German Attorney General: âWe Only Catch The Stupid Criminalsâ
Andreas May, the Attorney General of Frankfurt, said that law enforcement authorities in Germany only arrest those darknet criminals who are âstupidâ.
Dark web crime in Germany had seen a rapid increase in the past year. In recent months, law enforcement authorities in the country had arrested and prosecuted numerous criminals who were using the dark web to purchase illicit products, including counterfeit euro bills, weapons, drugs, but there was even a case where two suspects were detained for running a fake Microsoft support center. According to a research conducted by the Frankfurt Airport authorities, officials have found more narcotics arriving in the mail than at travelers entering the country. The research of the Frankfurt Customs Office claimed that the world of drug smuggling had changed from carrying the substances on a human body to shipping narcotics in mail. Authorities reported that they had seen a 232 percent increase in drug seizures by customs offices throughout Germany.
According to May, the share of darknet users residing in Germany is “disappointing”. Only about two to three percent of the dark web community are speaking German. The attorney general cited estimates that approximately 50 percent of the activities conducted on the dark web are illegal in some way. However, he also pointed out that the majority of these offenses have such âattributesâ that the pursuit of the criminals would not be worthwhile in view of the effort involved.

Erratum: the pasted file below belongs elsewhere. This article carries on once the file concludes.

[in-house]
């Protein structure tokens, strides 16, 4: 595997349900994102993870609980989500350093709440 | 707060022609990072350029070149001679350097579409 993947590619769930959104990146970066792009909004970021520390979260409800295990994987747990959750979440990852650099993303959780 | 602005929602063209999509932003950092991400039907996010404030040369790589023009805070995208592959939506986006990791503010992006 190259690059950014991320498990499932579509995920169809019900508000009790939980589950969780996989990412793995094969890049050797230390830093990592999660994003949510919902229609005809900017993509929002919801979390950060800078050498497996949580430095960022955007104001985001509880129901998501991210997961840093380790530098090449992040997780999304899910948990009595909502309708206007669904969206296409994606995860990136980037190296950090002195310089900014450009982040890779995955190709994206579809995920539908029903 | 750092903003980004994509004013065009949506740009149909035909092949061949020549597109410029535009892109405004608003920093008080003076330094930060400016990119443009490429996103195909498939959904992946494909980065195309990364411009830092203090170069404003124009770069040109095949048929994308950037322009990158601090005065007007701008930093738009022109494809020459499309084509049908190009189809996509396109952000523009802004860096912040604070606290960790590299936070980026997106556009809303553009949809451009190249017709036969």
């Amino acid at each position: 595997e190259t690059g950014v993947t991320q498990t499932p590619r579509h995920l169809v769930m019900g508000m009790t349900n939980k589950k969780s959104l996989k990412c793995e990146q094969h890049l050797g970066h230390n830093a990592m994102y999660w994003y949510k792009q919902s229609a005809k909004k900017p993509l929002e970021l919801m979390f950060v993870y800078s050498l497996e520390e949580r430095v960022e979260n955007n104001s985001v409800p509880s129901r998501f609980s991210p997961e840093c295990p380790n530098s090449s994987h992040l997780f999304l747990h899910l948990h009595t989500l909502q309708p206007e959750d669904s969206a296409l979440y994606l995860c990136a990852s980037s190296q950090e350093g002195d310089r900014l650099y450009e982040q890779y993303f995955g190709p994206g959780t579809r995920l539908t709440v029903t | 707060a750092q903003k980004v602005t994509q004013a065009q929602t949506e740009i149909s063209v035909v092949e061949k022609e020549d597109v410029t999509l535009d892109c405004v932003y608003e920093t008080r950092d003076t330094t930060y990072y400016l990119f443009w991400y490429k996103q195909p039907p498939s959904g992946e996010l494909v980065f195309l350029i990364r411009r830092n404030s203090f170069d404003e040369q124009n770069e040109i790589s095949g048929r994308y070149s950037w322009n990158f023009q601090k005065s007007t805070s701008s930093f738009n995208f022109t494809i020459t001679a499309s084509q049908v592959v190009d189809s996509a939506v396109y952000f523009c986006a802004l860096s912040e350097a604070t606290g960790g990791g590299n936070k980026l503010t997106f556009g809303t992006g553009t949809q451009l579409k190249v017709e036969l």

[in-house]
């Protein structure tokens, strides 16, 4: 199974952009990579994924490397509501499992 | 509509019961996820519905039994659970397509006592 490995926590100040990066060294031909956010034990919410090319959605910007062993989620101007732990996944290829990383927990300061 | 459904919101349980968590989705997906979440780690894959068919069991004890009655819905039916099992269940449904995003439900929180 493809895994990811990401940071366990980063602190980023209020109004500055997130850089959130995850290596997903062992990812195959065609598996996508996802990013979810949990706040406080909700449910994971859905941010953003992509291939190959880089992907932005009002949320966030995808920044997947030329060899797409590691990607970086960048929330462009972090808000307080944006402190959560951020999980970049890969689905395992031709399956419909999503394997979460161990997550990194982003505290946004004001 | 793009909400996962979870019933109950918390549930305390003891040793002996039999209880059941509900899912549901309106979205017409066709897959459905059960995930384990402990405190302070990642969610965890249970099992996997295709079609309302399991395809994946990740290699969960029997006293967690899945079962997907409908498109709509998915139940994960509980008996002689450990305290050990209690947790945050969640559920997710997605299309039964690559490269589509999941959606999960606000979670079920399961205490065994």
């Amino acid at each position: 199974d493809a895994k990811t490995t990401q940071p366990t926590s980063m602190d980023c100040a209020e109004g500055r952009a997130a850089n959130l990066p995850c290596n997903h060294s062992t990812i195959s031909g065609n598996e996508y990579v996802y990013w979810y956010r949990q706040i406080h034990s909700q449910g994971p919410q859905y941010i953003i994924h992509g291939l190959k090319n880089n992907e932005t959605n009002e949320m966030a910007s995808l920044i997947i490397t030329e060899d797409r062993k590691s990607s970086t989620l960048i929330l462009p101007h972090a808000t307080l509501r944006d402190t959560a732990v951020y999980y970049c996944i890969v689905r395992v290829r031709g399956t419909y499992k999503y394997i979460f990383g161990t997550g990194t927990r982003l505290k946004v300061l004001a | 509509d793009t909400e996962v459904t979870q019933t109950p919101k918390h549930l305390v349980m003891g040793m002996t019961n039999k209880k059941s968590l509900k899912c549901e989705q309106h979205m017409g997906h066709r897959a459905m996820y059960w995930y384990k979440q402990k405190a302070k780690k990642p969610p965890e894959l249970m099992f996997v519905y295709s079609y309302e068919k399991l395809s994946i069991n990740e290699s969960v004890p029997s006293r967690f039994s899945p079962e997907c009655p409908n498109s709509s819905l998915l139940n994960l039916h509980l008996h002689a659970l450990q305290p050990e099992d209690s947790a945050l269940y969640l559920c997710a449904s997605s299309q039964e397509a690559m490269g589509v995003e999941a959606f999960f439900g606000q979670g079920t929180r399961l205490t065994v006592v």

May said that technically there is nothing much that law enforcement authorities can do to unmask darknet users, referring to the anonymity of the Tor network. The attorney general added that they only arrest criminals who are âstupidâ. According to his experience, arms traders selling their products on the dark web are often âneither professionals nor criminalâ.
âOften, we are dealing with very low-spirited people, who even meet with us personally, after whom we have ordered weapons. We then make use of the Leniency Notice,â May said.
The offer is – simply said – lesser punishment in exchange for accounts and shops. A large number of the criminals are willing to cooperate in further investigations, according to May.
“You can imagine – if they continue to operate the shops, we can collect their customers sooner or later,” the attorney general explained.
The attorney general pointed out that it is not possible for German authorities to disrupt the Tor Network or hack Tor nodes. However, investigators can go undercover. They could either disguise as potential buyers, or they can also create seller accounts on darknet marketplaces. In the latter case, law enforcement authorities advertise illicit products, such as firearms and ammunition, wait until someone conducts a successful transaction, and they arrest the criminal when he tries to retrieve the product from the post office.
“Here we have all possibilities to work with our conventional methods,â May said.
According to May, however, entering this gray area is âhighly riskyâ for law enforcement authorities. The attorney general said that they have to document and prove everything they do during the investigation. Additionally, investigators also have to prove that they were adhering to the laws while performing undercover techniques on darknet criminals.